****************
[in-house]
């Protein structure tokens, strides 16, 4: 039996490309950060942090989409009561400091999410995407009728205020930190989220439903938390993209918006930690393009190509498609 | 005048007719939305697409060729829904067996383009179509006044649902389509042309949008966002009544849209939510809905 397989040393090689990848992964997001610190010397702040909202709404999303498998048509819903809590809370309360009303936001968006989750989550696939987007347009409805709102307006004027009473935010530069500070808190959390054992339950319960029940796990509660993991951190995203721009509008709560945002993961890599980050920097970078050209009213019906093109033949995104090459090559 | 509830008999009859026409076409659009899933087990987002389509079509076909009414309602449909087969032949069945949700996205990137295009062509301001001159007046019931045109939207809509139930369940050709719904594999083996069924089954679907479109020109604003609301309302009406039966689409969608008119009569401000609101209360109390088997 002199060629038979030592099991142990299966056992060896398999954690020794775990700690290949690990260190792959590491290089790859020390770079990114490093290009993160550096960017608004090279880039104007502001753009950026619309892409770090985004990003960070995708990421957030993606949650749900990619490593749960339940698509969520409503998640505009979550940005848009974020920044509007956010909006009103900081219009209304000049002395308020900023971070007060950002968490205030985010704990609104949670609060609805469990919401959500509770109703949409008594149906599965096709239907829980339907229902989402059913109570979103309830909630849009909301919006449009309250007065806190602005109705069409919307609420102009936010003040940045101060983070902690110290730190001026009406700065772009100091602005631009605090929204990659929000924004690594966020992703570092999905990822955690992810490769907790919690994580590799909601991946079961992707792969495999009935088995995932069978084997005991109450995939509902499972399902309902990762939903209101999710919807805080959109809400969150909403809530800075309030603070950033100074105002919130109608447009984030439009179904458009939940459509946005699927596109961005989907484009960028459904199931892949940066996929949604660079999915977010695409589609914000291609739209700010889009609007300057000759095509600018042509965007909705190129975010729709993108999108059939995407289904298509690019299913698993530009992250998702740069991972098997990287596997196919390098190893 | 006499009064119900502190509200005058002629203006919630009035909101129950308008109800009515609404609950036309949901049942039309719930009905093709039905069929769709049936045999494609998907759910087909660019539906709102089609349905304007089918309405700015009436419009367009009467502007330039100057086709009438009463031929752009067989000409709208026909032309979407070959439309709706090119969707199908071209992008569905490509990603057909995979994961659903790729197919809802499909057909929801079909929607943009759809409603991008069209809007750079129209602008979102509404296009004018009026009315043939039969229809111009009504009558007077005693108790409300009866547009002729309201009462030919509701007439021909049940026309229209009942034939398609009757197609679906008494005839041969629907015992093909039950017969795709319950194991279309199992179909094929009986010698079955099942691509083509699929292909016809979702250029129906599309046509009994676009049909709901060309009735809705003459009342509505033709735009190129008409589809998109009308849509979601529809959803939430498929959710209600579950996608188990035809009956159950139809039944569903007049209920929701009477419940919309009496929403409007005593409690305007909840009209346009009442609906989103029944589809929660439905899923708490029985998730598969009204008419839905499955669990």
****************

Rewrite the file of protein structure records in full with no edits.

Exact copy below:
[in-house]
């Protein structure tokens, strides 16, 4: 039996490309950060942090989409009561400091999410995407009728205020930190989220439903938390993209918006930690393009190509498609 | 005048007719939305697409060729829904067996383009179509006044649902389509042309949008966002009544849209939510809905 397989040393090689990848992964997001610190010397702040909202709404999303498998048509819903809590809370309360009303936001968006989750989550696939987007347009409805709102307006004027009473935010530069500070808190959390054992339950319960029940796990509660993991951190995203721009509008709560945002993961890599980050920097970078050209009213019906093109033949995104090459090559 | 509830008999009859026409076409659009899933087990987002389509079509076909009414309602449909087969032949069945949700996205990137295009062509301001001159007046019931045109939207809509139930369940050709719904594999083996069924089954679907479109020109604003609301309302009406039966689409969608008119009569401000609101209360109390088997 002199060629038979030592099991142990299966056992060896398999954690020794775990700690290949690990260190792959590491290089790859020390770079990114490093290009993160550096960017608004090279880039104007502001753009950026619309892409770090985004990003960070995708990421957030993606949650749900990619490593749960339940698509969520409503998640505009979550940005848009974020920044509007956010909006009103900081219009209304000049002395308020900023971070007060950002968490205030985010704990609104949670609060609805469990919401959500509770109703949409008594149906599965096709239907829980339907229902989402059913109570979103309830909630849009909301919006449009309250007065806190602005109705069409919307609420102009936010003040940045101060983070902690110290730190001026009406700065772009100091602005631009605090929204990659929000924004690594966020992703570092999905990822955690992810490769907790919690994580590799909601991946079961992707792969495999009935088995995932069978084997005991109450995939509902499972399902309902990762939903209101999710919807805080959109809400969150909403809530800075309030603070950033100074105002919130109608447009984030439009179904458009939940459509946005699927596109961005989907484009960028459904199931892949940066996929949604660079999915977010695409589609914000291609739209700010889009609007300057000759095509600018042509965007909705190129975010729709993108999108059939995407289904298509690019299913698993530009992250998702740069991972098997990287596997196919390098190893 | 006499009064119900502190509200005058002629203006919630009035909101129950308008109800009515609404609950036309949901049942039309719930009905093709039905069929769709049936045999494609998907759910087909660019539906709102089609349905304007089918309405700015009436419009367009009467502007330039100057086709009438009463031929752009067989000409709208026909032309979407070959439309709706090119969707199908071209992008569905490509990603057909995979994961659903790729197919809802499909057909929801079909929607943009759809409603991008069209809007750079129209602008979102509404296009004018009026009315043939039969229809111009009504009558007077005693108790409300009866547009002729309201009462030919509701007439021909049940026309229209009942034939398609009757197609679906008494005839041969629907015992093909039950017969795709319950194991279309199992179909094929009986010698079955099942691509083509699929292909016809979702250029129906599309046509009994676009049909709901060309009735809705003459009342509505033709735009190129008409589809998109009308849509979601529809959803939430498929959710209600579950996608188990035809009956159950139809039944569903007049209920929701009477419940919309009496929403409007005593409690305007909840009209346009009442609906989103029944589809929660439905899923708490029985998730598969009204008419839905499955669990």